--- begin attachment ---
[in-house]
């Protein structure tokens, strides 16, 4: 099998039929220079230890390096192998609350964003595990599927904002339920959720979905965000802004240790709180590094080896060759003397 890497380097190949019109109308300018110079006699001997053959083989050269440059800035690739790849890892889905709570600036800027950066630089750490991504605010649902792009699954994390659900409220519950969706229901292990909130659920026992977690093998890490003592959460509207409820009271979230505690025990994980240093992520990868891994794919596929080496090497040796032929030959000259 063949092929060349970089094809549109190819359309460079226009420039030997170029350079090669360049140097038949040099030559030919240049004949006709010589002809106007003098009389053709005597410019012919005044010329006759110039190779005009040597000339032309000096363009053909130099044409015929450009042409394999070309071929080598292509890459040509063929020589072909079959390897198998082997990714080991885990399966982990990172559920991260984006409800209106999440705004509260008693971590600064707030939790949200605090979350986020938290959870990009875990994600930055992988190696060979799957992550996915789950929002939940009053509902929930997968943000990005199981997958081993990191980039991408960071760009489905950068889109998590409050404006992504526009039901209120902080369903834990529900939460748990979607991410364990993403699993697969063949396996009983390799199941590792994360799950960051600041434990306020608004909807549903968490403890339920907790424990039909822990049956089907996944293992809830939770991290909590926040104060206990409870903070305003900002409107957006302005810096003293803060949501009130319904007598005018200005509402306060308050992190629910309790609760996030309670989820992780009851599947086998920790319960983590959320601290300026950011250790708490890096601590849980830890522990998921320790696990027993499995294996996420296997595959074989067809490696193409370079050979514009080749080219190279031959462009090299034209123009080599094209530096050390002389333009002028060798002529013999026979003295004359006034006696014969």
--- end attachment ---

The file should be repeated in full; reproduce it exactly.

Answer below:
[in-house]
């Protein structure tokens, strides 16, 4: 099998039929220079230890390096192998609350964003595990599927904002339920959720979905965000802004240790709180590094080896060759003397 890497380097190949019109109308300018110079006699001997053959083989050269440059800035690739790849890892889905709570600036800027950066630089750490991504605010649902792009699954994390659900409220519950969706229901292990909130659920026992977690093998890490003592959460509207409820009271979230505690025990994980240093992520990868891994794919596929080496090497040796032929030959000259 063949092929060349970089094809549109190819359309460079226009420039030997170029350079090669360049140097038949040099030559030919240049004949006709010589002809106007003098009389053709005597410019012919005044010329006759110039190779005009040597000339032309000096363009053909130099044409015929450009042409394999070309071929080598292509890459040509063929020589072909079959390897198998082997990714080991885990399966982990990172559920991260984006409800209106999440705004509260008693971590600064707030939790949200605090979350986020938290959870990009875990994600930055992988190696060979799957992550996915789950929002939940009053509902929930997968943000990005199981997958081993990191980039991408960071760009489905950068889109998590409050404006992504526009039901209120902080369903834990529900939460748990979607991410364990993403699993697969063949396996009983390799199941590792994360799950960051600041434990306020608004909807549903968490403890339920907790424990039909822990049956089907996944293992809830939770991290909590926040104060206990409870903070305003900002409107957006302005810096003293803060949501009130319904007598005018200005509402306060308050992190629910309790609760996030309670989820992780009851599947086998920790319960983590959320601290300026950011250790708490890096601590849980830890522990998921320790696990027993499995294996996420296997595959074989067809490696193409370079050979514009080749080219190279031959462009090299034209123009080599094209530096050390002389333009002028060798002529013999026979003295004359006034006696014969």